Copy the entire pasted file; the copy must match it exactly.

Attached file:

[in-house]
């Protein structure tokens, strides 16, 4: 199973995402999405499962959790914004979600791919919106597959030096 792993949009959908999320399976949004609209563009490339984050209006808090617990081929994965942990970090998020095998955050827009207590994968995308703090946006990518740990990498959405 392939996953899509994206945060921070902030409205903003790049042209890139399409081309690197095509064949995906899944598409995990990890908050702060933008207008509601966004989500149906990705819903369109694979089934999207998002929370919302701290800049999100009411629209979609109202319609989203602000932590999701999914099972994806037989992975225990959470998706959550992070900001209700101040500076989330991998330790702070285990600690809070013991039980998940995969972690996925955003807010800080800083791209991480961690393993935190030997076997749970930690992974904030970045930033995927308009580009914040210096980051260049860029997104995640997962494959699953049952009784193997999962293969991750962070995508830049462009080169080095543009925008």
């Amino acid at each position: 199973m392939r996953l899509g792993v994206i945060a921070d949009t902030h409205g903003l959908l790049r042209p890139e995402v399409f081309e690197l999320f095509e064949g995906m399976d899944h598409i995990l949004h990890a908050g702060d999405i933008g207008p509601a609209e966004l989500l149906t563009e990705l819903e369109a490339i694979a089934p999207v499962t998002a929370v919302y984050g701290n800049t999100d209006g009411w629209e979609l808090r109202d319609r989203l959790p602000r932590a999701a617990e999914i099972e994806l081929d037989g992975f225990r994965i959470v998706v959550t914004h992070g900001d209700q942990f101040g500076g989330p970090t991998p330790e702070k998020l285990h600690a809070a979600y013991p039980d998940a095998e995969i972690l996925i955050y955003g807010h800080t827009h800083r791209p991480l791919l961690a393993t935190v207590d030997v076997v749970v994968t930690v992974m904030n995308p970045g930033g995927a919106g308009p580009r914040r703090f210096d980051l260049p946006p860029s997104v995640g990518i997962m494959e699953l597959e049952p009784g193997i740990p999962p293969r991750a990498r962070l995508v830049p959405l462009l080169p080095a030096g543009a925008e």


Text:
[in-house]
């Protein structure tokens, strides 16, 4: 199973995402999405499962959790914004979600791919919106597959030096 792993949009959908999320399976949004609209563009490339984050209006808090617990081929994965942990970090998020095998955050827009207590994968995308703090946006990518740990990498959405 392939996953899509994206945060921070902030409205903003790049042209890139399409081309690197095509064949995906899944598409995990990890908050702060933008207008509601966004989500149906990705819903369109694979089934999207998002929370919302701290800049999100009411629209979609109202319609989203602000932590999701999914099972994806037989992975225990959470998706959550992070900001209700101040500076989330991998330790702070285990600690809070013991039980998940995969972690996925955003807010800080800083791209991480961690393993935190030997076997749970930690992974904030970045930033995927308009580009914040210096980051260049860029997104995640997962494959699953049952009784193997999962293969991750962070995508830049462009080169080095543009925008």
């Amino acid at each position: 199973m392939r996953l899509g792993v994206i945060a921070d949009t902030h409205g903003l959908l790049r042209p890139e995402v399409f081309e690197l999320f095509e064949g995906m399976d899944h598409i995990l949004h990890a908050g702060d999405i933008g207008p509601a609209e966004l989500l149906t563009e990705l819903e369109a490339i694979a089934p999207v499962t998002a929370v919302y984050g701290n800049t999100d209006g009411w629209e979609l808090r109202d319609r989203l959790p602000r932590a999701a617990e999914i099972e994806l081929d037989g992975f225990r994965i959470v998706v959550t914004h992070g900001d209700q942990f101040g500076g989330p970090t991998p330790e702070k998020l285990h600690a809070a979600y013991p039980d998940a095998e995969i972690l996925i955050y955003g807010h800080t827009h800083r791209p991480l791919l961690a393993t935190v207590d030997v076997v749970v994968t930690v992974m904030n995308p970045g930033g995927a919106g308009p580009r914040r703090f210096d980051l260049p946006p860029s997104v995640g990518i997962m494959e699953l597959e049952p009784g193997i740990p999962p293969r991750a990498r962070l995508v830049p959405l462009l080169p080095a030096g543009a925008e």